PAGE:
Tag Archives: Henry Munroe

Friday Flashback #77

February is Black History Month.

It’s a time to celebrate the many contributions and accomplishments of African Americans — and to reflect on our country’s often tortured relationship with race.

It’s a time to think about how Americans treat every person in our country.

And it’s a time to look back at how we did so in the past.

Alert “06880” reader — and amateur historian — Mary Palmieri Gai made an astonishing find recently. The Town Crier of December 15, 1949 ran this photo:

The caption reads:

For the first time in Westport history, a Negro attended one of this community’s town meetings. The group was especially interested in the debate on public housing.

It’s amazing — and embarrassing — to see what qualified as “news” nearly 70 years ago.

It’s also probably quite wrong.

Among Westport’s most historic homes is 108 Cross Highway. Built in 1805, it’s one of a few dwellings in town documented as being built by “a free black.”

Henry Munroe, a farmer, bought the land from John Burr in 1802. Munroe’s descendants were members of Green’s Farms Church.

Black families lived here throughout the 1800s and early 1900s. Some were servants and housekeepers. But others — like Munroe — were farmers, shopkeepers and businessmen, with a vested interest in town.

I can’t believe that 1949 was the first time a “Negro” attended a town meeting.

And I’m surprised that the Town Crier did not even dignify him with a name.

Which is one more reason why Black History Month remains vitally important today, for all of us.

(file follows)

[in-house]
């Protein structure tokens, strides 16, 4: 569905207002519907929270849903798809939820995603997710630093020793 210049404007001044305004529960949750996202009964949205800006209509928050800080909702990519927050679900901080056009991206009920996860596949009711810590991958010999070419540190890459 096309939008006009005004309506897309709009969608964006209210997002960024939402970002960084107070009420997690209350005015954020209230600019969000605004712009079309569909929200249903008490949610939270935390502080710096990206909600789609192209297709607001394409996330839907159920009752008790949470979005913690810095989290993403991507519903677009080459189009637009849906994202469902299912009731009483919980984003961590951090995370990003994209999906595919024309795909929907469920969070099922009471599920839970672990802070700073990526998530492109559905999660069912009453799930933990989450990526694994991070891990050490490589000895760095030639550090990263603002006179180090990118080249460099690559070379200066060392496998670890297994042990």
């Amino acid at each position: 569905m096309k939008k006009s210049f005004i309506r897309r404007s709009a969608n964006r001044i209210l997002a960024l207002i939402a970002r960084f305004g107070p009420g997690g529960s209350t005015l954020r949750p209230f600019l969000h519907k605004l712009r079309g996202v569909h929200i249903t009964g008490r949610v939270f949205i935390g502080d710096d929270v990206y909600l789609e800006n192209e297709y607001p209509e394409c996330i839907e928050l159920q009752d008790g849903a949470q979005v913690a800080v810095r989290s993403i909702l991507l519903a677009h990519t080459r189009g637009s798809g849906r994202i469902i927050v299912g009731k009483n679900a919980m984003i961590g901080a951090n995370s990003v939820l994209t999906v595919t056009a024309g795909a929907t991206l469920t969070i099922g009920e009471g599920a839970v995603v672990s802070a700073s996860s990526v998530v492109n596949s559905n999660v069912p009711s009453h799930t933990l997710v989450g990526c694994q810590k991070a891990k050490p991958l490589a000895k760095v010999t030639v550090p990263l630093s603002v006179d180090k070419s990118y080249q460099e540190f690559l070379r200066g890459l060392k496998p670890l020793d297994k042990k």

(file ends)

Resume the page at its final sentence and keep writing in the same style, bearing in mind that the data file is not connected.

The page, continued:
108 Cross Highway: The Sequel

Last month, “06880” reported on the proposed demolition of 108 Cross Highway.

The “Henry Munroe House,” I wrote, is one of the few dwellings in town “documented as being built by a free black.”

Henry Munroe, a farmer, bought the land from John Burr in 1802. His descendants were members of Green’s Farms Church. One was the housekeeper for Peter Sturges, at nearby 93 Cross Highway.

As America celebrates the 150th anniversary of the Civil War, Westport prepares to obliterate a house that predates that conflict by half a century. And was built by someone who himself was historically significant: a free black Westporter.

Or not.

An anonymous commenter just posted (on the original story’s “comments” section) that a descendant of the Munroes is disputing the Connecticut Freedom Trail information about the family — the reference to them being black, which led to a townwide controversy over the fate of the house.

108 Cross Highway

The commenter noted the words of the family member, who identifies himself only as “Mike.” On the Freedom Trail website, Mike has written:

I am a decenent [sic] of this Munroe family listed … as African Americans.

This is not correct. The term African American did not exist in that time era. The terms used were Colored, Black, Mulatto, Indian. My family has even been listed as Blackish on the census. People keep changing their race description to African American which is historically incorrect and in fact the family are American Indian.

….This is how history gets changed!

The person who posted on “06880” added, parenthetically, about the fact that the Munroes may have been Indians, not blacks: “Not that it matters or anything.”

But does it not matter? If the Munroes were not black, does that change the discussion about demolishing the 207-year-old house?

If they were Indians — or had mixed blood — does that make a difference?

“06880” readers: What do you think?